The first part of this article was published in the print version of the Denver Post's YourHub.com for Arvada, Wheat Ridge and Westminster on Thursday, March 11, 2011.
No CSAP this year for my daughter!
Yup, high school juniors don't take the CSAP test ... so for the first time in six years I haven't submitted an "opt out" letter to the school principal.
But the curse of CSAP remains. At Pomona High School even for the seniors and juniors not taking the CSAP the next two weeks will result in many days of lost learning time. 'Testing schedules' are in effect ... for six days out of the next ten my daughter and all the juniors and seniors don't go to school until nearly noon, have only one or two classes and it's right back home (or wherever they go after school).
Of course, there was also last week's CSAP pep rally -- maybe some kids learned some cheers -- but more classroom time lost.
Hours and hours of valuable time that students could have been spent learning is spent on CSAP test preparation (ie., 'teaching to the test' also known as 'gaming' the test), rallying for testing, and the testing itself.
In other words, Colorado's kids have been cheated out of days of education. And the point of all this testing? When all is said and done it is about providing politicians and government bureaucrats with an excuse for why their "reform" agenda is failing.
So, whether or not CSAP has started for your student or not, I still encourage parents to remove their child from this anti-learning, demoralizing testing regimen -- opt out now! Here's the web site with the 'opt out' letter you can print to hand to your principal: Coalition for Better Education.
Your child will forever appreciate that you took an extra measure of care and concern for their development and their understanding of the great importance of the "joy of learning" when you said 'no' to the politicians, the educrats and the billionaires by sparing them the oppression of the very flawed CSAP.
In today's Denver Post is an article by Bill Gates agitating for even more taxpayer's money and for even more government effort to be funneled into the failing status quo education plan that he supports.
Take a look at the Gates' exhortation for more of the same ... then my response:
First, Gates repeatedly talks about "measuring" and "metrics" ... what you would expect from a computer software salesman. Millions and millions of dollars are already being siphoned away from actual teaching time into testing and tracking and interpreting and evaluating -- data analysis -- all activities that depend upon computing power. For instance, Colorado is spending $17.4 million for a student data tracking system ... mean while because of the state government's budget crisis untold numbers of teachers will be laid-off. What a deal, the likes of Bill Gates get richer, we get mega-googleplexes of 'data', and fewer teachers to actually teach -- what kind of education policy is that?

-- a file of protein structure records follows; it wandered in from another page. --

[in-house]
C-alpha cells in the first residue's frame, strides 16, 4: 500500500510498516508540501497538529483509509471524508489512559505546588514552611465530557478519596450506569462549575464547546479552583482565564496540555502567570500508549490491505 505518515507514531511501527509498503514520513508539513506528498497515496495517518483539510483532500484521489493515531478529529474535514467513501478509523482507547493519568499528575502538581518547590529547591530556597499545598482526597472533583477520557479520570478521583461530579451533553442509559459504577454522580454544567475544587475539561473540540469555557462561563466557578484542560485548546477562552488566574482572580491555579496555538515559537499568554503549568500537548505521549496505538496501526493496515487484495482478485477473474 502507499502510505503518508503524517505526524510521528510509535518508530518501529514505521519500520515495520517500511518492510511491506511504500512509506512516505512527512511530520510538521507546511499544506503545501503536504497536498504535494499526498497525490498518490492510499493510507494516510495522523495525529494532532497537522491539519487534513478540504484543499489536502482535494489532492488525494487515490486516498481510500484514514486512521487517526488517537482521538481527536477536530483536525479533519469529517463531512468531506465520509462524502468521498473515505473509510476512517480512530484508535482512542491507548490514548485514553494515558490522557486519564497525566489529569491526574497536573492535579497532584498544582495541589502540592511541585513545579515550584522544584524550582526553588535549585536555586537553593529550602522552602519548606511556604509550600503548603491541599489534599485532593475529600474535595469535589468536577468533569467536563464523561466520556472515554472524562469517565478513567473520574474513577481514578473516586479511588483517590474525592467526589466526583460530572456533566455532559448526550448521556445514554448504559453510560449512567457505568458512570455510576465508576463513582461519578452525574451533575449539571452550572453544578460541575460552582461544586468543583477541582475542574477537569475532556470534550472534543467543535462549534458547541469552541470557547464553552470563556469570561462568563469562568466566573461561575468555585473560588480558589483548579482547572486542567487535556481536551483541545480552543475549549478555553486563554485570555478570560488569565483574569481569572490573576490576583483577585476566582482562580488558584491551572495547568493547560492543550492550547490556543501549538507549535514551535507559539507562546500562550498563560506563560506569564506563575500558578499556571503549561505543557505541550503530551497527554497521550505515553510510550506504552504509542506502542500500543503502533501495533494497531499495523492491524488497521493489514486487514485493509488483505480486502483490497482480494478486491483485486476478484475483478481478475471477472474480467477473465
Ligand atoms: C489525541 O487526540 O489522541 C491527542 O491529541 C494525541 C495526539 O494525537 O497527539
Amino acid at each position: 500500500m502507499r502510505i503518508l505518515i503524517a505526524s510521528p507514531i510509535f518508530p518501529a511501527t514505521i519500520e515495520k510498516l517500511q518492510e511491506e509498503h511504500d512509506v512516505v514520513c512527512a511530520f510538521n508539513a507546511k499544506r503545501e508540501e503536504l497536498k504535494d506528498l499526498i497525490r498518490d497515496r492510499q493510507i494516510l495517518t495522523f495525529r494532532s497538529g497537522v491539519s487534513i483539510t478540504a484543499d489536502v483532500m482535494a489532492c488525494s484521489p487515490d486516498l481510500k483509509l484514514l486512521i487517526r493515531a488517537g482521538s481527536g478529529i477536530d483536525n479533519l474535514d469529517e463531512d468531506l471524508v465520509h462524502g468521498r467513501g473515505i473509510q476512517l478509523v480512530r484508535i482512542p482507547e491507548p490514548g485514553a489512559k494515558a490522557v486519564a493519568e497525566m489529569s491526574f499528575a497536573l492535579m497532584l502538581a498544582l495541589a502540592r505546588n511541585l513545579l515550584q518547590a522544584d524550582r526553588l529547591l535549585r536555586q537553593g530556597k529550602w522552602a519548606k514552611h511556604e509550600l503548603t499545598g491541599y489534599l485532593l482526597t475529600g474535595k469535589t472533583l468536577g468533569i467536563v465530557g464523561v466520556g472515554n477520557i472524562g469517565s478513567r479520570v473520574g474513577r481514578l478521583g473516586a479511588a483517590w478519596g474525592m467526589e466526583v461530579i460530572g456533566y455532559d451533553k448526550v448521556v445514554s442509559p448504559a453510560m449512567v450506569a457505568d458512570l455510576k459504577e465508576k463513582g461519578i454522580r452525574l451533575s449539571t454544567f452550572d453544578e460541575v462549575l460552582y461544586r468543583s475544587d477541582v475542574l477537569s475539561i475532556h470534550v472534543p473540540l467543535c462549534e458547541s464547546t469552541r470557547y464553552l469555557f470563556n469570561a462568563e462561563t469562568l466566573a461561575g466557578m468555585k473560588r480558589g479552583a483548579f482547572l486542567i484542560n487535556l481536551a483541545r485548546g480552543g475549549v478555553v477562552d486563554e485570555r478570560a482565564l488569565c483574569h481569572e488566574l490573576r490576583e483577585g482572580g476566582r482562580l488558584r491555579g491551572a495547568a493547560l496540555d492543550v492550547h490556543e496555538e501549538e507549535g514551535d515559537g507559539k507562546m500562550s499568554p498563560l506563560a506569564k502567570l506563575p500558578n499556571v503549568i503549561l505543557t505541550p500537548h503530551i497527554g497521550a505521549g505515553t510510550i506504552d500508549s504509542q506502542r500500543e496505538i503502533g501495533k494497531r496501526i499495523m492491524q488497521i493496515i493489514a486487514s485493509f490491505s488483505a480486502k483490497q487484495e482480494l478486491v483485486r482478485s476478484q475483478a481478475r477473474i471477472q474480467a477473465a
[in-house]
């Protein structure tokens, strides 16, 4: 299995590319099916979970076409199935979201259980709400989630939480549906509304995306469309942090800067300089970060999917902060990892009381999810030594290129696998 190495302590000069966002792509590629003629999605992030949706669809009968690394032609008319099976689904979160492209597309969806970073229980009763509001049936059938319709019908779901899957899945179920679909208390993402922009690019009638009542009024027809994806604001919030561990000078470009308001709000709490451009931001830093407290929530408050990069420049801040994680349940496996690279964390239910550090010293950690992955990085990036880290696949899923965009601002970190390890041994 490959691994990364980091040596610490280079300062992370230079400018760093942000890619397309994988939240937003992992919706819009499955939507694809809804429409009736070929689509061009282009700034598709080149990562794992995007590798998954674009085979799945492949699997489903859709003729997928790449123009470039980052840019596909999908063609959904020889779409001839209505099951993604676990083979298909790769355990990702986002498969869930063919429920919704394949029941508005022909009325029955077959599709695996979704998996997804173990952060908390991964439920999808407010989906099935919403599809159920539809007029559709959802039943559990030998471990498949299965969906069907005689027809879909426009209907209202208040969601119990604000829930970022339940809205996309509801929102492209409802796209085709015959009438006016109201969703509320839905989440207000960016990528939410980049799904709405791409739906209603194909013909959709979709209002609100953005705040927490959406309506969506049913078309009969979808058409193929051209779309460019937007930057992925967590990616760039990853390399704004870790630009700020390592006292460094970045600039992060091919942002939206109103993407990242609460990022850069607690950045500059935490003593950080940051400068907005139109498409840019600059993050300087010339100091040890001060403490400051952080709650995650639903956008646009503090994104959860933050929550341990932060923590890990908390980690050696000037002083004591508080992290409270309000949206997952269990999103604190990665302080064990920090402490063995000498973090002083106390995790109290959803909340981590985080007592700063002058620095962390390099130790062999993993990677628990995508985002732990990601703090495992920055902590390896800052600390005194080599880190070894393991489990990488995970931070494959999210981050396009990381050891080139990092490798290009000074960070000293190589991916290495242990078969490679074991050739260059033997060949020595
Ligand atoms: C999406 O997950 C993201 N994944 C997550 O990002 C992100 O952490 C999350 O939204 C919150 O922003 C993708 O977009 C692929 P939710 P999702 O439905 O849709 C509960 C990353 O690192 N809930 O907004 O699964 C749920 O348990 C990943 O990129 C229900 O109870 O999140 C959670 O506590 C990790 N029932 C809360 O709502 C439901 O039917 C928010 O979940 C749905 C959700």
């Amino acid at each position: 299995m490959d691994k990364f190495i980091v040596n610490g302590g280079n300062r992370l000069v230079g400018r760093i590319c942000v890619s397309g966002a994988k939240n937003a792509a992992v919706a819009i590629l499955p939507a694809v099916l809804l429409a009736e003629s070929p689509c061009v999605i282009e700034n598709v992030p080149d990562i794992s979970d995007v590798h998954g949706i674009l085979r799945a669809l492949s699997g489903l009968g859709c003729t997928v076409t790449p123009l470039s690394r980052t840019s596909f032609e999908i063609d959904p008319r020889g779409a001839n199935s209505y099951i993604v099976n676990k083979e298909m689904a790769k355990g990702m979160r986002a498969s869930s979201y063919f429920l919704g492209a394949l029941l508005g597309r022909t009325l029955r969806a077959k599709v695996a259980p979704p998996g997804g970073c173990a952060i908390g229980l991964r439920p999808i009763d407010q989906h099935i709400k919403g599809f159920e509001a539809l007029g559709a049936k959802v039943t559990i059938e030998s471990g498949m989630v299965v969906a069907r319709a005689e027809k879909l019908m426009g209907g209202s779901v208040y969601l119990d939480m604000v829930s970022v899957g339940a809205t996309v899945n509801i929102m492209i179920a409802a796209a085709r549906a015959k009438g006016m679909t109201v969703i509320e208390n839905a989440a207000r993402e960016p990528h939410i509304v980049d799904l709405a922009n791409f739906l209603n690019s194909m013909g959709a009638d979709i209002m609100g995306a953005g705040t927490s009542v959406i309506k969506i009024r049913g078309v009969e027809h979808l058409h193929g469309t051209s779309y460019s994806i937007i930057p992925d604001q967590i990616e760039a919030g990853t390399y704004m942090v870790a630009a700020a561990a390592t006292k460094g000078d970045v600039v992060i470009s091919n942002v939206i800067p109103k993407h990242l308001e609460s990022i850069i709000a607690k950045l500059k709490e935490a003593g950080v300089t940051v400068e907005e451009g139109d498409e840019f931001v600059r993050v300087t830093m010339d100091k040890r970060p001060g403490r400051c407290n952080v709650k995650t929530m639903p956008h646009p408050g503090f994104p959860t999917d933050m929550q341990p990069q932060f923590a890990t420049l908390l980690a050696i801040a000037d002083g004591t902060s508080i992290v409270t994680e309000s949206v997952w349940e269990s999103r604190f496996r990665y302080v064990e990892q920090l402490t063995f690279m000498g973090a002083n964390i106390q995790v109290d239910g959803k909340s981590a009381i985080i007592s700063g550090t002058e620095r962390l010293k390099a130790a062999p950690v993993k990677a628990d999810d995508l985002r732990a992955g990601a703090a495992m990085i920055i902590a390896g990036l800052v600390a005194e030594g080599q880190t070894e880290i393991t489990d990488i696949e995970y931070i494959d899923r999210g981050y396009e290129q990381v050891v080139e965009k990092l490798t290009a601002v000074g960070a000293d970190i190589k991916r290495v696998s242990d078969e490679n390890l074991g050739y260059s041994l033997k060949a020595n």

Understand that all this emphasis on "measuring" means more administrative bureaucracy and less time and resources for teaching kids.
Second, in the last third of his essay Gates says that we need to find and/or build the "Superman" teacher and let her/him teach all the kids. Thirty or thirty-five kids in an eighth grade pre-algebra class? Hey, no problem for "Superman Teacher!"
Thirdly, maybe in the world of billionaire wizards and corporate educrats this kind of thinking is thought of as 'innovative'. In the real world we know that it is folly to be 'waiting for Superman teacher' ... while at the same time whining that teachers get paid too much already and charging that when teachers bargain collectively they become 'freeloaders' on the taxpayers. Let's see how this works out in attracting the best and brightest into the teaching profession; besides, any working class American over the age of thirty knows that in the real world "superman" who works cheap and can solve all our problems doesn't exist -- most teachers are regular folks doing their best and giving their all, as imperfect as they are (like all the rest of us).
Finally, let's remember that we started this "reform" plan that Gates espouses, the "accountability" and CSAP testing plan when Roy Romer was governor -- a good fifteen or more years ago. It went national a decade ago with Bush's 'No Child Left Behind' and it's been pumped-up even more with Obama's 'Race to the Top'. This so-called "reform" is the education status quo ... and Gate's himself admits that even after spending all this time and money on his version of "reform" that "our percentage of college graduates has dropped compared with other countries" and that "America has spent more and achieved less."
In other words, the plan/philosophy Gates is still promoting is a failure when it comes to educating our kids -- but it has been a windfall for corporations that make money off education and it has resulted in a successful power grab for Washington, D.C. educrats who want to control a nationalized, top-down bureaucracy.
In Colorado, let's hope that our education budget crisis can be used as an opportunity to tell Gates and his minions to take a hike and let us educate our kids the way we want them taught -- by schools we run, by teachers and parents who are directly invested in their own child's learning.